If you have any familiarity with the name Thomas Robert
Malthus it is probably based on the following assumption.

Draw the first quadrant of the cartesian plane.

Draw two functions. The first being f(x)=x and the second
being f(x)=x^2.

Now look and there’s a point where x=x^2.

That point is where growth in the linear function is
surpassed by growth in the geometric function.
As a purely mathematical proposition, it’s easy to see that they
intersect where x=1.

But to complicated the matters, we have those functions
actually stand in for something, then the linear is the growth in production
and the exponential is growth in population. Then you have at that intersection
point the place where human population exceeds the productions of technology
and then people will solve. (I’ll leave his policy prescriptions for another
day). As a thought experiment it seems to work, but it rests on two big
assumptions.

The first is that production is linear. Malthus was writing
at the early stages of the industrial revolution, but we are children of Moore’s
law. Technology has increased at the exponential rate in our lifetimes. Perhaps
he was just on the point of the curve where the exponential function looks
linear. Though this is a gross over-simplification. Moore’s law is just speed
of computer chips and we have to ask what the output of the technological
revolution is that makes our lives better.

The other assumption, of course is that population growth is
exponential. In current times especially in developed economies, that seems the
opposite of true, as western nations are worrying about how to deal with the
aging of populations as the later generation are not having babies at the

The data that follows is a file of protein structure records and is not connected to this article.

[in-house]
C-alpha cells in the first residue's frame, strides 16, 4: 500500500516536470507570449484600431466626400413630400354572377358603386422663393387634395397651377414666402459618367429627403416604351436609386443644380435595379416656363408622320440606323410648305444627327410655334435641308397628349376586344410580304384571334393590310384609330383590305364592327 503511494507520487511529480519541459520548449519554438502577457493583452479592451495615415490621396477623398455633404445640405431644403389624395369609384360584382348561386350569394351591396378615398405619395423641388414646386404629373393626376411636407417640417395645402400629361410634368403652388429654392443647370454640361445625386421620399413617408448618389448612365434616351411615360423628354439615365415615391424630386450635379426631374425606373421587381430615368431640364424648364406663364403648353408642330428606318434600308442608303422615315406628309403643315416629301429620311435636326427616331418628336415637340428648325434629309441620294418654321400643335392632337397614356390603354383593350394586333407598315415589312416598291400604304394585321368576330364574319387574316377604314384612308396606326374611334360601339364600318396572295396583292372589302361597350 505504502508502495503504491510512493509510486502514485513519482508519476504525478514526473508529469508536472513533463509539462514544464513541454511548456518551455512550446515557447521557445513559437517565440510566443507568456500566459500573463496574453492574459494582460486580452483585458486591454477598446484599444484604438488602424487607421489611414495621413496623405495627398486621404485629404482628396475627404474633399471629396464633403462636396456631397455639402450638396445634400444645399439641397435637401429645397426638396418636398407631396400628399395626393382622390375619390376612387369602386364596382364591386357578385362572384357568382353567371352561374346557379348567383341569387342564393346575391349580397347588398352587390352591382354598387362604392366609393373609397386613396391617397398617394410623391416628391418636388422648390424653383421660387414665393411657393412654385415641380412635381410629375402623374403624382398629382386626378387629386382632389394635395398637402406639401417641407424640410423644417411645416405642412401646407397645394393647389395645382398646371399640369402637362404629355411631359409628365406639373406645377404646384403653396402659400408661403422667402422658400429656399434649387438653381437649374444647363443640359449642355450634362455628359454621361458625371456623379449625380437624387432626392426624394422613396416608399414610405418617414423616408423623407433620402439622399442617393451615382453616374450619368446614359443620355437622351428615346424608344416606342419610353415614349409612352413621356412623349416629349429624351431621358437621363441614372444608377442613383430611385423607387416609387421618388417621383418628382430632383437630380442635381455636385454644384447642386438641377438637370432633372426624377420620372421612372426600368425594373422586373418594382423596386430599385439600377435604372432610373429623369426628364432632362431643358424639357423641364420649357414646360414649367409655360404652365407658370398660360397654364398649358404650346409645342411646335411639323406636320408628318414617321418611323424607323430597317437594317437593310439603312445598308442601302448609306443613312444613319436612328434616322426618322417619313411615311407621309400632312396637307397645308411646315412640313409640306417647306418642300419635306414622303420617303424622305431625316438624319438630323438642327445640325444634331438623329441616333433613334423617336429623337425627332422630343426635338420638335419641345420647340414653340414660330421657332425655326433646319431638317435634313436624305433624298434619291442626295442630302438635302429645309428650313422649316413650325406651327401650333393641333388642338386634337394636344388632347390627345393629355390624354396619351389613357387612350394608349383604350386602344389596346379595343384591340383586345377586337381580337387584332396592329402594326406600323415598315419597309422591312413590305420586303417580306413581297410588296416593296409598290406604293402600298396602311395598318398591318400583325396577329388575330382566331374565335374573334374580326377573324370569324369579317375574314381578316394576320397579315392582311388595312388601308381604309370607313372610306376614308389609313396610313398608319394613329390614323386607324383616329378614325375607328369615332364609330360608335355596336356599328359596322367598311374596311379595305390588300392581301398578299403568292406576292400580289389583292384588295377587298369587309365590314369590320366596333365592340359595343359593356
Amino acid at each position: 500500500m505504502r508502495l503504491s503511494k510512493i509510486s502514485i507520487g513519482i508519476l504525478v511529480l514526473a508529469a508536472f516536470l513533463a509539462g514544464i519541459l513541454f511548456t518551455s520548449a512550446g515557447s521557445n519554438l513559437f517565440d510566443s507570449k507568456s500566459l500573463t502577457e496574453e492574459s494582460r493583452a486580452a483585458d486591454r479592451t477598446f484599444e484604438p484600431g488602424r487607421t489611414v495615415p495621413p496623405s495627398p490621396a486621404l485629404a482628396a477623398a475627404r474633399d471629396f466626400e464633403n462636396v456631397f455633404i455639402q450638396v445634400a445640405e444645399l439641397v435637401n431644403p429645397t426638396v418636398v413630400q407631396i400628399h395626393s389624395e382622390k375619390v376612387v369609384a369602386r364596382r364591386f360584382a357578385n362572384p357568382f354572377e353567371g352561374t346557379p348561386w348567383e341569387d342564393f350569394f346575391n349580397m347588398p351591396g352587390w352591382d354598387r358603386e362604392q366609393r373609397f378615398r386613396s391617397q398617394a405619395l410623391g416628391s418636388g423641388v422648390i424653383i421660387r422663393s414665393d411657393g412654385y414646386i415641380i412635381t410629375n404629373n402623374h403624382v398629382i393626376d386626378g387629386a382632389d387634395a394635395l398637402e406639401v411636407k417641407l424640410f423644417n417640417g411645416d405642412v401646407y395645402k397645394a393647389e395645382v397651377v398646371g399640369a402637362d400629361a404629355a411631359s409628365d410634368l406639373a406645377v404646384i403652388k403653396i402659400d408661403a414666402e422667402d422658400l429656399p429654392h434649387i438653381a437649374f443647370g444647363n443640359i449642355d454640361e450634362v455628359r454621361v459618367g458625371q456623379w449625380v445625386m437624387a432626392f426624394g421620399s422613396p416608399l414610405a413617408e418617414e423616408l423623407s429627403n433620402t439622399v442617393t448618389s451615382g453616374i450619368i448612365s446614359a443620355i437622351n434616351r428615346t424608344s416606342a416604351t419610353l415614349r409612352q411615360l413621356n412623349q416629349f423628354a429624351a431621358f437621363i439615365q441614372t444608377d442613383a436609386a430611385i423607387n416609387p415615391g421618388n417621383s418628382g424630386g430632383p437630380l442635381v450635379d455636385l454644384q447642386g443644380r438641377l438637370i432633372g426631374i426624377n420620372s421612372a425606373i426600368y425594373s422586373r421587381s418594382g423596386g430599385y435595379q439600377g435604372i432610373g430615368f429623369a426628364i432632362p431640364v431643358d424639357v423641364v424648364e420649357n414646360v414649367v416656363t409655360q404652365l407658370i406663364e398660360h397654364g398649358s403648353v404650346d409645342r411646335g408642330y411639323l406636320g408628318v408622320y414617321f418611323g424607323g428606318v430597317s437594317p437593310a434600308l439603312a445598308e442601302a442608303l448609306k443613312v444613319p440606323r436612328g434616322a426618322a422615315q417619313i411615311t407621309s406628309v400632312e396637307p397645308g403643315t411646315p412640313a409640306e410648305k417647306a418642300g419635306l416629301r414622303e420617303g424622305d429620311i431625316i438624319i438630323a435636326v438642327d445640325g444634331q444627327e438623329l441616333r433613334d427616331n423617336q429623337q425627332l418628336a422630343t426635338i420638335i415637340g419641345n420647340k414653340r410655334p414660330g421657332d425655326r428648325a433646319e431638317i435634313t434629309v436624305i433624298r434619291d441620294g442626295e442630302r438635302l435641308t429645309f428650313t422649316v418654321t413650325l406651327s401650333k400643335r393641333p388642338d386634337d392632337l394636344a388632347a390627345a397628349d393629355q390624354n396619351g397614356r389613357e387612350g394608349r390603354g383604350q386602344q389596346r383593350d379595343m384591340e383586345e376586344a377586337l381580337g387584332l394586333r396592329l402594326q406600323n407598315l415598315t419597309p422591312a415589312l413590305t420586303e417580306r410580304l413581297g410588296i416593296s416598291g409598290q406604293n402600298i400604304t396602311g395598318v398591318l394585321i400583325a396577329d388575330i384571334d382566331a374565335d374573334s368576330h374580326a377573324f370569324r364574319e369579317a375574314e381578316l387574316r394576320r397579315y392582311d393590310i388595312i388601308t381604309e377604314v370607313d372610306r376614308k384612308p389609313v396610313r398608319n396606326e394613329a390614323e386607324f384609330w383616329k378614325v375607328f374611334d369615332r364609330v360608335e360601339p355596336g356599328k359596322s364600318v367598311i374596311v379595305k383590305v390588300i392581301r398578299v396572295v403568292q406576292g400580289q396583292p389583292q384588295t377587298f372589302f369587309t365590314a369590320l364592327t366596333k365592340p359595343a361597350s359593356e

replacement rate for the population and countries are making policy to induce people
to have kids.

So, in a way, it looks like on the back of the envelope that
the prime conclusion is exactly backwards. Though the world population is
growing, the rate of growth is slowing and we are on target to peak. Now that
peak is so high that in Malthus’s day it would seem that his population growth
projection is correct, output is such that we haven’t met that point of intersection
point at a large scale.

But just because we haven’t met it yet doesn’t mean we won’t.
Though Malthus takes his inevitable meeting of that point as a reason to keep down
the working class, it can be a valuable metaphor for the inheritors of his economic
though. The entire economic problem is often defined in some way speaking of finite
resources and infinite wants, and that to me is trill true. Though we might not
seem to have gotten close to carrying capacity there have been scares with mass
famines thwarted by the green revolution and worries about peak oil averted by
greater drilling technology. These points can serve as a reminder of the
original Malthusian hypothesis as we deplete resources and create chaos on the
planet. In a way when we look at the most famous conclusion of Malthus the most
important the way to really judge him was not if he was right or wrong. It is
better to ask: “Was Malthus too early?”